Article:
Monday, August 17, 2015

Sermon on John 6:51-69, for the 12th Sunday after Pentecost, "Eat My Flesh"

Grace, mercy, and peace to you from God our Father, and from our Lord and Savior Jesus Christ, Amen. Today we come to the 3rd and last part of Jesus’ Bread of Life sermon, that began with a challenge from Jesus to stop working for the bread that perishes—i.e. our everyday food, but to seek the food that endures to eternal life. He is that Bread of Life, He says, and eating Him do not leave us hungry and thirsty, but we find full satisfaction and eternal life in Him. Last week He pushed the point further, to unsettle or disturb the crowds who did not grasp His meaning. He drives them to see that He is the Bread of Life come down from heaven. He is from God. The bread that He gives for the life of the world is His flesh. We, on the other hand, find these words deeply marvelous, that God has come down from heaven in Jesus to feed us, to save us, and give us eternal life.
Jesus was clearly driving the crowds to crave more than just physical bread, that would leave them empty the next day. They needed a spiritual meal, a spiritual bread. But instead of making “spiritual” language sound less and less physical, or more airy, or more abstract, Jesus’ spiritual words grow ever more physical, graphic, concrete and grounded. There is a steady progression in Jesus’ words, as He hammers home His point, and the true spiritual food that He speaks of doesn’t become further and further separated from the physical—but more and more grounded in something earthly, tangible, and real. We often live with a false split in our thinking, where we don’t think of them being linked or joined. But Jesus wants them to see heaven and earth are joined in this Bread of Life--Jesus’ own flesh and blood.
When Jesus told them to eat His flesh, as the Bread of Life, this deeply disturbed the Jews. “How can this man give us His flesh to eat?” Do you, or did they, think Jesus had just “gone too far?” But Jesus lays into the point even further, “Truly, truly I say to you, unless you eat the flesh of the Son of Man and drink His blood, you have no life in you. Whoever feeds on my flesh and drinks my blood has eternal life, and I will raise him up on the last day. For my flesh is true food and my blood is true drink.” They hear Jesus’ blunt words and immediately think of cannibalism, which is clearly not what He meant. They only grasp the crude sense of Jesus’ words. There are two major points we are going to get here—what the food is, and how we eat it. First, let’s look at what the food is.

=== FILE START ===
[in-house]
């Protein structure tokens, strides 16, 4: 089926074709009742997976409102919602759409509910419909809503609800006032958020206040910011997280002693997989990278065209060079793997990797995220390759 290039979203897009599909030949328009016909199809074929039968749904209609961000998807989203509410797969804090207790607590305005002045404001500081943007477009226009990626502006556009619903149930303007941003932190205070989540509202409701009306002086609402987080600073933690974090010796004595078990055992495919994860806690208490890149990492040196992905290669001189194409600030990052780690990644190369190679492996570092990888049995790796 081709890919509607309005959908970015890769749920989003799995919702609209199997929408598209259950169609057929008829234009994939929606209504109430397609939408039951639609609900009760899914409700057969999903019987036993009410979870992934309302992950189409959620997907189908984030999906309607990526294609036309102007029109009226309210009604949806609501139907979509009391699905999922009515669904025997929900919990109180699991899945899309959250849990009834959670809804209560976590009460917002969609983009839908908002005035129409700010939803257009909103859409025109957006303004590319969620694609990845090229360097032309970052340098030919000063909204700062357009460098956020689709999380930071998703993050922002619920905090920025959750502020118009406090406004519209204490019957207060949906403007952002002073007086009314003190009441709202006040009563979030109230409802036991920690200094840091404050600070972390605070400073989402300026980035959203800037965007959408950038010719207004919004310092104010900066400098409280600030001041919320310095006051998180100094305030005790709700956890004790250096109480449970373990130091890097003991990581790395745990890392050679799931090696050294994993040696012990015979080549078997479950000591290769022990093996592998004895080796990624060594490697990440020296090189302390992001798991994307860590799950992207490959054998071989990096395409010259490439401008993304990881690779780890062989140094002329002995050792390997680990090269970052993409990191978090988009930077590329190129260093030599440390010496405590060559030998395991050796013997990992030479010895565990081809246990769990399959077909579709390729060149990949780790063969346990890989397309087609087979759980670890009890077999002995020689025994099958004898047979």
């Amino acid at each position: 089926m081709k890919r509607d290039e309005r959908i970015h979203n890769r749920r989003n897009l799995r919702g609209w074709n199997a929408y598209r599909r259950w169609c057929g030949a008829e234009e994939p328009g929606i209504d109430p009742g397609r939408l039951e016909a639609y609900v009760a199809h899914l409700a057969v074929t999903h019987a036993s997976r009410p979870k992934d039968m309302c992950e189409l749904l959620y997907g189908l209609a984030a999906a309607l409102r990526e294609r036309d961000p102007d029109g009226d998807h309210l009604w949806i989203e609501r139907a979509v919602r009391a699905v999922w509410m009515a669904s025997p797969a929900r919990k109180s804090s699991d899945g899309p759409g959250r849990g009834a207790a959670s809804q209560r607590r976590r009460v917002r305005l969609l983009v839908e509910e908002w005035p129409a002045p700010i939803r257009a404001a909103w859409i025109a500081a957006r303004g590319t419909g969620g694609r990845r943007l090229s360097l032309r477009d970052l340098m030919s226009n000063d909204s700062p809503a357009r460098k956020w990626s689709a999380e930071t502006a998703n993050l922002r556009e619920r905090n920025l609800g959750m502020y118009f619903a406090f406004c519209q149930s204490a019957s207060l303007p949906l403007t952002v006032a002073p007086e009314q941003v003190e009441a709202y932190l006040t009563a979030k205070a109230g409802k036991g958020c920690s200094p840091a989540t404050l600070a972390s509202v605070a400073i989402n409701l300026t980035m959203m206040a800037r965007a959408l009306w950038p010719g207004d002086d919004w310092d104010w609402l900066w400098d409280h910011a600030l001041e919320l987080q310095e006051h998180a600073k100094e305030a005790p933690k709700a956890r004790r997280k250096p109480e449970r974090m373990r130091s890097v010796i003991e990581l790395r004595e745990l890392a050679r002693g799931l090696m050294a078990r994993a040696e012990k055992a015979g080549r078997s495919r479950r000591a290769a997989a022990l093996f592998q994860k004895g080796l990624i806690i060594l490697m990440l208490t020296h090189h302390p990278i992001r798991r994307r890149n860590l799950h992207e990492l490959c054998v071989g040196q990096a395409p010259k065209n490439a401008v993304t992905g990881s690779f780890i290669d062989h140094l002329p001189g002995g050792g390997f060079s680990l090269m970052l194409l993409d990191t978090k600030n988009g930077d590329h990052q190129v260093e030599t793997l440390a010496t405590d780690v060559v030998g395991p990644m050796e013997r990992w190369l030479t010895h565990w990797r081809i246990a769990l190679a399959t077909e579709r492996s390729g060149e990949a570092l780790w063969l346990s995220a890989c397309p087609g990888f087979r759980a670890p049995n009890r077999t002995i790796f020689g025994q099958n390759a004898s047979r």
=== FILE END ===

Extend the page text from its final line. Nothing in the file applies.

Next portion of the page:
Why is Jesus making this spiritual talk, about heavenly things, so physical and earthly? Why must they realize that the Bread of Life is the flesh and blood of the Son of Man? Because Jesus flesh and blood were going to be the sacrifice for the life of the world—flesh nailed to the cross, and blood poured out for our sins. His sacrifice, His act of giving us life, was entirely physical, bloody, fleshly and real. Deeply spiritual, yet in flesh and blood. Jesus Christ, conceived by the Spirit of God, and born from the flesh of the Virgin Mary, joined God’s own holiness, righteousness—yes, His very spiritual self, to the physical body of a human being—Jesus. God is in human flesh, when Jesus dies on the cross.